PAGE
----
Creating your own old-fashioned in-the-ground firepit isn’t that complicated. The most important piece to the burning question is location. Let common sense (or local ordinance) be your guide, but the firepit ought to be at least 50 feet from the nearest building (farther is better) or other concentrated source of readily combustible material. The state of New Hampshire, which issues permits for all open fires, requires that you install your pit (up to 48 inches in diameter) within an eight-foot diameter area that has been cleared of all combustibles.
Although there is much discussion on how deep the firepit should be, I have had good luck with an 8- to 12-inch depth, and since a ready supply of stone is included in the soil on our farm, I use it to line the pit’s sides. If your ground is porous you won’t need to worry about drainage. If clay is your medium, then digging a 12-inch-deep sump in the pit’s center and filling it with gravel will help keep the fire bed dry. Wherever the soil is particularly high in organic matter, especially large tree roots, it’s prudent to line your firepit with several inches of clay, sand or fine gravel to minimize the chance of igniting those roots.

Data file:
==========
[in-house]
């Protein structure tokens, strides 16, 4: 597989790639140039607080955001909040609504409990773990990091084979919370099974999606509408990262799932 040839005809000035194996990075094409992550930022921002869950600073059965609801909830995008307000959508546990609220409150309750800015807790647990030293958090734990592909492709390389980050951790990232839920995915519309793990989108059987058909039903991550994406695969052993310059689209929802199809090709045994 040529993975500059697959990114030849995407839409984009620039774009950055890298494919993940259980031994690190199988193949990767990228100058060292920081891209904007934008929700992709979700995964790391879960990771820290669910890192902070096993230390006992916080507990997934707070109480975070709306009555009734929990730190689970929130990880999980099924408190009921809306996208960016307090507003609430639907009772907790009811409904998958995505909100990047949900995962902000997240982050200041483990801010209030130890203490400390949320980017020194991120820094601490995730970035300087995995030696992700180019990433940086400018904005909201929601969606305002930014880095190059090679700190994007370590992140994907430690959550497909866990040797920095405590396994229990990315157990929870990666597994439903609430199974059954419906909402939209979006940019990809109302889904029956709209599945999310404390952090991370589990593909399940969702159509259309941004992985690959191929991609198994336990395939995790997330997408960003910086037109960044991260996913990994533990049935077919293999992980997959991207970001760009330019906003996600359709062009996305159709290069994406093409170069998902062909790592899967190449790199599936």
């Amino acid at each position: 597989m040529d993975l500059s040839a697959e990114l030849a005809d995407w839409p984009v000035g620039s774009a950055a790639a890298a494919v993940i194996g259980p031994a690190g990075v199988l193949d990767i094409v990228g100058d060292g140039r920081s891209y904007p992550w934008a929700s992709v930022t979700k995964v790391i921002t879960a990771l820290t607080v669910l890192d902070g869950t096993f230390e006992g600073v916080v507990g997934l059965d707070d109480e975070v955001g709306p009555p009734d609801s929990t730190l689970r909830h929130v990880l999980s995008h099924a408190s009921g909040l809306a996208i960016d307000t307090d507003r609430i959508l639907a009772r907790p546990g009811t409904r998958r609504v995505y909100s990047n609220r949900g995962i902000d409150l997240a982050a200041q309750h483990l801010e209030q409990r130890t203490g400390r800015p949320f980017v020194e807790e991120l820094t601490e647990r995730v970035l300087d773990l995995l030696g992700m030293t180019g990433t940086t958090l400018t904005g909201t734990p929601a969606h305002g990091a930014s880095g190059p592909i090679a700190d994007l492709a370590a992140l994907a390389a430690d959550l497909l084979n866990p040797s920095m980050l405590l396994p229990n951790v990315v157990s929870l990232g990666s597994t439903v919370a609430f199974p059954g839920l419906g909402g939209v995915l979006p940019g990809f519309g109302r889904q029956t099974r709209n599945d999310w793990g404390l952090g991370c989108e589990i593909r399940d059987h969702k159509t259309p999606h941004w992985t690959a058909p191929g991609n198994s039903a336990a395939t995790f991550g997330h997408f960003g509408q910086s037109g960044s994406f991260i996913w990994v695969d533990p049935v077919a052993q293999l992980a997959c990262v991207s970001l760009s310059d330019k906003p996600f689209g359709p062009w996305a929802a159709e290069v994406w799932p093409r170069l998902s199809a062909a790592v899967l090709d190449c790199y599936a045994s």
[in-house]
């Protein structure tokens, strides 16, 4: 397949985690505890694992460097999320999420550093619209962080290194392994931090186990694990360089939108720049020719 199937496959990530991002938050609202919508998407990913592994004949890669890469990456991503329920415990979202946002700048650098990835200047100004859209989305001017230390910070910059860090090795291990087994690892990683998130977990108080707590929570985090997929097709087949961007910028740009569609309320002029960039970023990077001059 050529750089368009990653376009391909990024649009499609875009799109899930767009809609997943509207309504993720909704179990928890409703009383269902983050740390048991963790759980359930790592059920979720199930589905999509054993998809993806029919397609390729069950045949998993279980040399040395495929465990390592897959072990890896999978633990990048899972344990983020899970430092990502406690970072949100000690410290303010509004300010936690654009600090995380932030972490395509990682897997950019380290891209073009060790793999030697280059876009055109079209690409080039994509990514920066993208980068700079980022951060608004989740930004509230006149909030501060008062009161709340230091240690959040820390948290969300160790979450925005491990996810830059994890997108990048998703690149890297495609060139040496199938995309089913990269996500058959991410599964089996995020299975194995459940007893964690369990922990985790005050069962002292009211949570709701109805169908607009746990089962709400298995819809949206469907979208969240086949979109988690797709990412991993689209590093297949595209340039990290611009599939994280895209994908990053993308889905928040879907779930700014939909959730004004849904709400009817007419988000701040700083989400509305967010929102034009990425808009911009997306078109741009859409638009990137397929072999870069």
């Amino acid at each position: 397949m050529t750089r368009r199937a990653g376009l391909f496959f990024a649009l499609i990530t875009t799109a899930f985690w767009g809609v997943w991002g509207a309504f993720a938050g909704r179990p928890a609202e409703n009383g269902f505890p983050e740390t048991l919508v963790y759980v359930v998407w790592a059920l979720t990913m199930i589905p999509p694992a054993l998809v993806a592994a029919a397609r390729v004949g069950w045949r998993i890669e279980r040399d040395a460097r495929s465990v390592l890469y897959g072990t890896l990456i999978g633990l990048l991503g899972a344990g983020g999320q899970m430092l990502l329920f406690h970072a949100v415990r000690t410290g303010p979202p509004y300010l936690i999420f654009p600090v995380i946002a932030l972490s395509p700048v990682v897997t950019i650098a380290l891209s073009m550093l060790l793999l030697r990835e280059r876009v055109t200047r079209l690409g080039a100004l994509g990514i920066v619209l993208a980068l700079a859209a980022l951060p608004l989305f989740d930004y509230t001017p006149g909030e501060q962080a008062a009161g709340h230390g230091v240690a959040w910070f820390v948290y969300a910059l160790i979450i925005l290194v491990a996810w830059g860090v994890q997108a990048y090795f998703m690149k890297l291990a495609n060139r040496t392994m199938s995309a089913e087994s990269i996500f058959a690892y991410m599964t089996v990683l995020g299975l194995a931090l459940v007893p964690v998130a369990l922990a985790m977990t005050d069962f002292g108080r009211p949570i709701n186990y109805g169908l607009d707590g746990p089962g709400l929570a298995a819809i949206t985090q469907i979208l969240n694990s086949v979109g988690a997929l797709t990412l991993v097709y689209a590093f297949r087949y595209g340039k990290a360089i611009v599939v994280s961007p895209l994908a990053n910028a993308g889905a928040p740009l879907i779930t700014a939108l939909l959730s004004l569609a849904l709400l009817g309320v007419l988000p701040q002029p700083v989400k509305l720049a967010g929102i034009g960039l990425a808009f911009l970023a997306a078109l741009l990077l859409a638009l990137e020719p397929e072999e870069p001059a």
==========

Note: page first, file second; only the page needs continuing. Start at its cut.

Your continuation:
If you would rather skip the digging altogether, then build a surface-level pit on a well-cleared piece of ground using dry stacked stone, recycled truck-tire rims or other materials to form its boundaries. In some municipalities, it is also necessary to remove the topsoil from the area beneath and for several feet around the firepit since organic material by its very nature contains carbon, which is a major component of many fuels. In locations where open fires are expressly prohibited, adding a cooking grate and/or spark screen to your firepit might be all that’s needed to comply. Many such accessories are available for semi-permanent firepits, but in many cases they are standard equipment on portable models that, according to Jim Jarvis, president of firepit manufacturer and distributor Dancing Fire Inc., can be used in more than 90 percent of municipalities around the country.